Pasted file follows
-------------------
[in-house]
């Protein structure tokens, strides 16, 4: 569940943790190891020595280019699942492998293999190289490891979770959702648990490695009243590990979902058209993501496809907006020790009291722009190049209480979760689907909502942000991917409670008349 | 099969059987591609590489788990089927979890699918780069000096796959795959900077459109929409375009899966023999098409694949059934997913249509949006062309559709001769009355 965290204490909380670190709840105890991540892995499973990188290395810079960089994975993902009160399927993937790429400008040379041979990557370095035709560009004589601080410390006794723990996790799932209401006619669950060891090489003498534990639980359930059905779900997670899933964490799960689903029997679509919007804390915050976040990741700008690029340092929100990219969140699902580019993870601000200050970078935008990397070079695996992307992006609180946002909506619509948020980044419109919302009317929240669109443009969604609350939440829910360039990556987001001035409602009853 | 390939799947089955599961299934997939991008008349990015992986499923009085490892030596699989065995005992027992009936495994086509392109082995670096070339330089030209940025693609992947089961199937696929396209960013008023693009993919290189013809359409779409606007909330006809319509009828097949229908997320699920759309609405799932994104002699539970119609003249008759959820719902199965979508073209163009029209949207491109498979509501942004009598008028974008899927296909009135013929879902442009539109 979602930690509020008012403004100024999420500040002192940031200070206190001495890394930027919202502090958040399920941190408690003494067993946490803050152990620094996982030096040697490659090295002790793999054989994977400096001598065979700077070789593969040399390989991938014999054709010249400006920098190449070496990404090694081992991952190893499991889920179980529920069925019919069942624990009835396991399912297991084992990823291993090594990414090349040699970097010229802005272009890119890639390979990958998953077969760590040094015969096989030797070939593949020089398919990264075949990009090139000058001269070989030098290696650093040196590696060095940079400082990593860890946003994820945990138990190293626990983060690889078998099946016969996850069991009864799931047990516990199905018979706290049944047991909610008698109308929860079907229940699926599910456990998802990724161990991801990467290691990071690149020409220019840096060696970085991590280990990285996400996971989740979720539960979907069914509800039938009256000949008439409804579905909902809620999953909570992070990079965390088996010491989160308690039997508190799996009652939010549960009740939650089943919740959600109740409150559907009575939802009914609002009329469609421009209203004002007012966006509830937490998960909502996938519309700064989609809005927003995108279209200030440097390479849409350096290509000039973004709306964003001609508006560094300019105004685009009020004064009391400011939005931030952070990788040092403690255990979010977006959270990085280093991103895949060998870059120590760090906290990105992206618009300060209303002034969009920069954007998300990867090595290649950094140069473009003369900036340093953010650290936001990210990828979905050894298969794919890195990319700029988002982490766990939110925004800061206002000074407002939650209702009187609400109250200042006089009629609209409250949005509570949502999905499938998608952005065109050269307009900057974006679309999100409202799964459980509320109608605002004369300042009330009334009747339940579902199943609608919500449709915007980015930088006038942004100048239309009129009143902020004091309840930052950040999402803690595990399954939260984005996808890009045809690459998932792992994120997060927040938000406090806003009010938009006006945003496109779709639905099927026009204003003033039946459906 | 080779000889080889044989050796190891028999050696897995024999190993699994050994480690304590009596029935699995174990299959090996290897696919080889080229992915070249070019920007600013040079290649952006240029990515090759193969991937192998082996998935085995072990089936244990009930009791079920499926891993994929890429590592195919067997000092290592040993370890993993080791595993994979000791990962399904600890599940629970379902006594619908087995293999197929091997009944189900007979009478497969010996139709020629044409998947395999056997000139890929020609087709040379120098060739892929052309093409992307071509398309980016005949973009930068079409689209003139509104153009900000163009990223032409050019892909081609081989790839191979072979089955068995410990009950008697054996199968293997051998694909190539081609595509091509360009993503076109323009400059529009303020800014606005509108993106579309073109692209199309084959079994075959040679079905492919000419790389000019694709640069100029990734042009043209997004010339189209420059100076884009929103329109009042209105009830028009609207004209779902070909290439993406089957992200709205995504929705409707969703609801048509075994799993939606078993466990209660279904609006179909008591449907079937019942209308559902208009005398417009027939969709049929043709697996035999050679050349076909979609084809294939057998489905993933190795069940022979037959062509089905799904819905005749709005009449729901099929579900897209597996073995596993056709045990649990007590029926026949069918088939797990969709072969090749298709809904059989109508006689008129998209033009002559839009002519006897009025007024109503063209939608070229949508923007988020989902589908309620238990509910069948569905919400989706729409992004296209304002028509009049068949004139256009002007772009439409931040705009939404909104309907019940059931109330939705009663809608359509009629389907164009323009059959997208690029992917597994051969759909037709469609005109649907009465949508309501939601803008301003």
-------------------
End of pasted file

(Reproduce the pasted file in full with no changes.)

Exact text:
[in-house]
């Protein structure tokens, strides 16, 4: 569940943790190891020595280019699942492998293999190289490891979770959702648990490695009243590990979902058209993501496809907006020790009291722009190049209480979760689907909502942000991917409670008349 | 099969059987591609590489788990089927979890699918780069000096796959795959900077459109929409375009899966023999098409694949059934997913249509949006062309559709001769009355 965290204490909380670190709840105890991540892995499973990188290395810079960089994975993902009160399927993937790429400008040379041979990557370095035709560009004589601080410390006794723990996790799932209401006619669950060891090489003498534990639980359930059905779900997670899933964490799960689903029997679509919007804390915050976040990741700008690029340092929100990219969140699902580019993870601000200050970078935008990397070079695996992307992006609180946002909506619509948020980044419109919302009317929240669109443009969604609350939440829910360039990556987001001035409602009853 | 390939799947089955599961299934997939991008008349990015992986499923009085490892030596699989065995005992027992009936495994086509392109082995670096070339330089030209940025693609992947089961199937696929396209960013008023693009993919290189013809359409779409606007909330006809319509009828097949229908997320699920759309609405799932994104002699539970119609003249008759959820719902199965979508073209163009029209949207491109498979509501942004009598008028974008899927296909009135013929879902442009539109 979602930690509020008012403004100024999420500040002192940031200070206190001495890394930027919202502090958040399920941190408690003494067993946490803050152990620094996982030096040697490659090295002790793999054989994977400096001598065979700077070789593969040399390989991938014999054709010249400006920098190449070496990404090694081992991952190893499991889920179980529920069925019919069942624990009835396991399912297991084992990823291993090594990414090349040699970097010229802005272009890119890639390979990958998953077969760590040094015969096989030797070939593949020089398919990264075949990009090139000058001269070989030098290696650093040196590696060095940079400082990593860890946003994820945990138990190293626990983060690889078998099946016969996850069991009864799931047990516990199905018979706290049944047991909610008698109308929860079907229940699926599910456990998802990724161990991801990467290691990071690149020409220019840096060696970085991590280990990285996400996971989740979720539960979907069914509800039938009256000949008439409804579905909902809620999953909570992070990079965390088996010491989160308690039997508190799996009652939010549960009740939650089943919740959600109740409150559907009575939802009914609002009329469609421009209203004002007012966006509830937490998960909502996938519309700064989609809005927003995108279209200030440097390479849409350096290509000039973004709306964003001609508006560094300019105004685009009020004064009391400011939005931030952070990788040092403690255990979010977006959270990085280093991103895949060998870059120590760090906290990105992206618009300060209303002034969009920069954007998300990867090595290649950094140069473009003369900036340093953010650290936001990210990828979905050894298969794919890195990319700029988002982490766990939110925004800061206002000074407002939650209702009187609400109250200042006089009629609209409250949005509570949502999905499938998608952005065109050269307009900057974006679309999100409202799964459980509320109608605002004369300042009330009334009747339940579902199943609608919500449709915007980015930088006038942004100048239309009129009143902020004091309840930052950040999402803690595990399954939260984005996808890009045809690459998932792992994120997060927040938000406090806003009010938009006006945003496109779709639905099927026009204003003033039946459906 | 080779000889080889044989050796190891028999050696897995024999190993699994050994480690304590009596029935699995174990299959090996290897696919080889080229992915070249070019920007600013040079290649952006240029990515090759193969991937192998082996998935085995072990089936244990009930009791079920499926891993994929890429590592195919067997000092290592040993370890993993080791595993994979000791990962399904600890599940629970379902006594619908087995293999197929091997009944189900007979009478497969010996139709020629044409998947395999056997000139890929020609087709040379120098060739892929052309093409992307071509398309980016005949973009930068079409689209003139509104153009900000163009990223032409050019892909081609081989790839191979072979089955068995410990009950008697054996199968293997051998694909190539081609595509091509360009993503076109323009400059529009303020800014606005509108993106579309073109692209199309084959079994075959040679079905492919000419790389000019694709640069100029990734042009043209997004010339189209420059100076884009929103329109009042209105009830028009609207004209779902070909290439993406089957992200709205995504929705409707969703609801048509075994799993939606078993466990209660279904609006179909008591449907079937019942209308559902208009005398417009027939969709049929043709697996035999050679050349076909979609084809294939057998489905993933190795069940022979037959062509089905799904819905005749709005009449729901099929579900897209597996073995596993056709045990649990007590029926026949069918088939797990969709072969090749298709809904059989109508006689008129998209033009002559839009002519006897009025007024109503063209939608070229949508923007988020989902589908309620238990509910069948569905919400989706729409992004296209304002028509009049068949004139256009002007772009439409931040705009939404909104309907019940059931109330939705009663809608359509009629389907164009323009059959997208690029992917597994051969759909037709469609005109649907009465949508309501939601803008301003």